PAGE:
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Whoa, Momma!

Sharon Kennedy Wynne, Tracey Henry and Suzannah DiMarzio

Tricks and tips to get kids to eat more veggies



fitkids.jpgIt was nice to see this story by our colleague Elisabeth Parker on Tampa mom Marisa Langford, who started a monthly event called "Playin' in the Park" in March with about $3,000 awarded from a national childhood obesity prevention program. Today (and the first Tuesday of every month) kids can eat healthy snacks, like apples and carrots, and engage in what Langford calls "free organic play" from 4 to 6:30 p.m. at Curtis Hixon Waterfront Park. The event drew more than 200 children last month.

But the other part of Parker's story that caught my eye were Langford's tips on how to get your kids to eat more veggies. Here's here suggestions:

• Cut carrots, cucumbers, and radishes into fun shapes (thin sticks, circles, triangles) and provide a healthy dip, such as ranch seasoning mixed with low-fat yogurt.

• Make veggie "fries." Cut potatoes and sweet potatoes into crinkle shapes or thin sticks and bake them in the oven versus frying them. Sprinkle with different seasonings and provide healthy dip.

• Take taco night to a new level by mixing black or pinto beans into the taco mixture (either ground beef or turkey). Shred carrots and mix them with shredded cheese for toppings along with diced tomatoes, corn, diced red bell peppers and mild green onions.

• Make up names for food, such as "Fancy Nancy French Dressing."

• Use sprinkles to make food look like a party.

• Market your food with characters. Go to any party store and stock up on your kids' favorite character plates.

• Tell kids how their muscles grow when they eat their fruits and veggies. Have them show you their muscles. ("Wow, they are getting bigger with every bite!")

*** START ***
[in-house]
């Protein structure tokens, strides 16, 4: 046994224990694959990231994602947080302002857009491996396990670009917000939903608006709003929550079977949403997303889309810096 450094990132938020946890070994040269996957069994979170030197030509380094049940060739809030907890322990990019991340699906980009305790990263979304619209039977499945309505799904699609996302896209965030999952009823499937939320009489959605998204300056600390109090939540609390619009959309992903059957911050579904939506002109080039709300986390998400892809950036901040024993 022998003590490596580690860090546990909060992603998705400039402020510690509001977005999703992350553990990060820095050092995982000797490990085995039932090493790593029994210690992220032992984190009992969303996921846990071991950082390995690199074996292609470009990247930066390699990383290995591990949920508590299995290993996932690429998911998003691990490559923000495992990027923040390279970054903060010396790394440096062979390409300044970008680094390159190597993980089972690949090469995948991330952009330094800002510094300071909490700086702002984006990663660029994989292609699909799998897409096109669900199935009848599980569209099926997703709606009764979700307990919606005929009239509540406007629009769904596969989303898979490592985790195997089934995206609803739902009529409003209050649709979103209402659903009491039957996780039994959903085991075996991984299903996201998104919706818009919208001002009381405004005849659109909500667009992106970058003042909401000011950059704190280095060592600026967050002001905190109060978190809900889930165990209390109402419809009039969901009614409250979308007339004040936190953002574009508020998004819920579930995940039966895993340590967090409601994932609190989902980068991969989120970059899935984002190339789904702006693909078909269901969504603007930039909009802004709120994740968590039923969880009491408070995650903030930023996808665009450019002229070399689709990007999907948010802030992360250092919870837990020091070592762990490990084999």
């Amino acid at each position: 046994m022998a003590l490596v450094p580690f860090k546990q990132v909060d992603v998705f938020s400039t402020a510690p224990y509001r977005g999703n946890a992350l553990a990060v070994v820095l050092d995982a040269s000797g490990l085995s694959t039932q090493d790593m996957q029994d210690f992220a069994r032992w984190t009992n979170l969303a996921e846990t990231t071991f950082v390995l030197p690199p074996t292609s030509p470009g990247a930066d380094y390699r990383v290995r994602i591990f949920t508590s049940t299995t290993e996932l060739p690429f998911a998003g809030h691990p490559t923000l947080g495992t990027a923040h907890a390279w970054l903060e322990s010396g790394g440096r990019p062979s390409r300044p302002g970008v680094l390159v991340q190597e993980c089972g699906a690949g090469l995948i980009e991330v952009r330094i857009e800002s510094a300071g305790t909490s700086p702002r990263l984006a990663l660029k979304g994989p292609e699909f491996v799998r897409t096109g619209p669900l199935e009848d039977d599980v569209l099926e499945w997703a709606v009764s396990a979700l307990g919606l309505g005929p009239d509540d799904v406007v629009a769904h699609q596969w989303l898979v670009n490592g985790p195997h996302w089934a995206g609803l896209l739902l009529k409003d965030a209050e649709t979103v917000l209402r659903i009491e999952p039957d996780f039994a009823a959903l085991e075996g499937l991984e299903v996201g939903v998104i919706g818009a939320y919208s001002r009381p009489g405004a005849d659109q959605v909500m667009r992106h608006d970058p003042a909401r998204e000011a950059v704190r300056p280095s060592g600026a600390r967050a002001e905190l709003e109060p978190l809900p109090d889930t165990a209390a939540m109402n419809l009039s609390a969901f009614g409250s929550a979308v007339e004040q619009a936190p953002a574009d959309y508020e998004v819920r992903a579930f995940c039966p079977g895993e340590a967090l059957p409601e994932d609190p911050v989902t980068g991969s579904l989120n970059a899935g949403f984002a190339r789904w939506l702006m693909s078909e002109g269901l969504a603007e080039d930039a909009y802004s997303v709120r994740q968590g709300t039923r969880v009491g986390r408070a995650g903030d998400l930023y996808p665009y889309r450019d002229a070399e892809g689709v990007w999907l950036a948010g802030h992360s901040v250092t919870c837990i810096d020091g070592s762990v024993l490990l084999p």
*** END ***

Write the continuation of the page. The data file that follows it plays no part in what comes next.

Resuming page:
• Cook with your kids.

• Presentation is everything! Make your child's plate look nice. Separated food plates, smaller portions and bite-size pieces help.

Anyone else have any other tips? I had pretty finicky eaters until we started doing a better job of sitting down for a home-cooked family meal most nights. I also found that we stopped fighting about eating veggies by ... not talking about it. I sat my older, most finicky one, down and apologized for all the fights and cajoling and said I didn't want to do that anymore. Dinner was for visiting, not negotiations and battles. So I promised him I wouldn't nag anymore if he would only give me one "no thank you" bite.

Then, the tricky part was I had to live up to my agreement. He tested me that first week or so by not finishing stuff that he previously would eat. I kept to my promise of no nagging, and instead worked hard to make the dinner table conversation more fun and interesting.

I had also made the classic rookie mom mistake of assuming they would never like the green stuff so I stopped offering and made meals I knew they would eat because I got tired of wasted food. By instituting the "no thank you" bite, it took them awhile but they soon discovered they liked asparagus and green beans and salad and finished without being asked. It was later that I read how some children may need to be exposed to a new food 10 or 12 times before they are willing to try it or like it. So the "keep offering" advice you here is based on sound experience.

--Sharon Kennedy Wynne

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PHOTO: From left, Asma Ahmed, 6; Samia Raza, 5; Aleena Raza, 4; and Sarah Raza, 5, Hula Hoop in Curtis Hixon Park in downtown Tampa on March 1. The girls were on their way to visit the Glazer Children’s Museum next door but ended up participating in a physical fitness program called “Playin’ in the Park.” [BRYAN THOMAS | Times]

[Last modified: Monday, April 11, 2011 11:14am]


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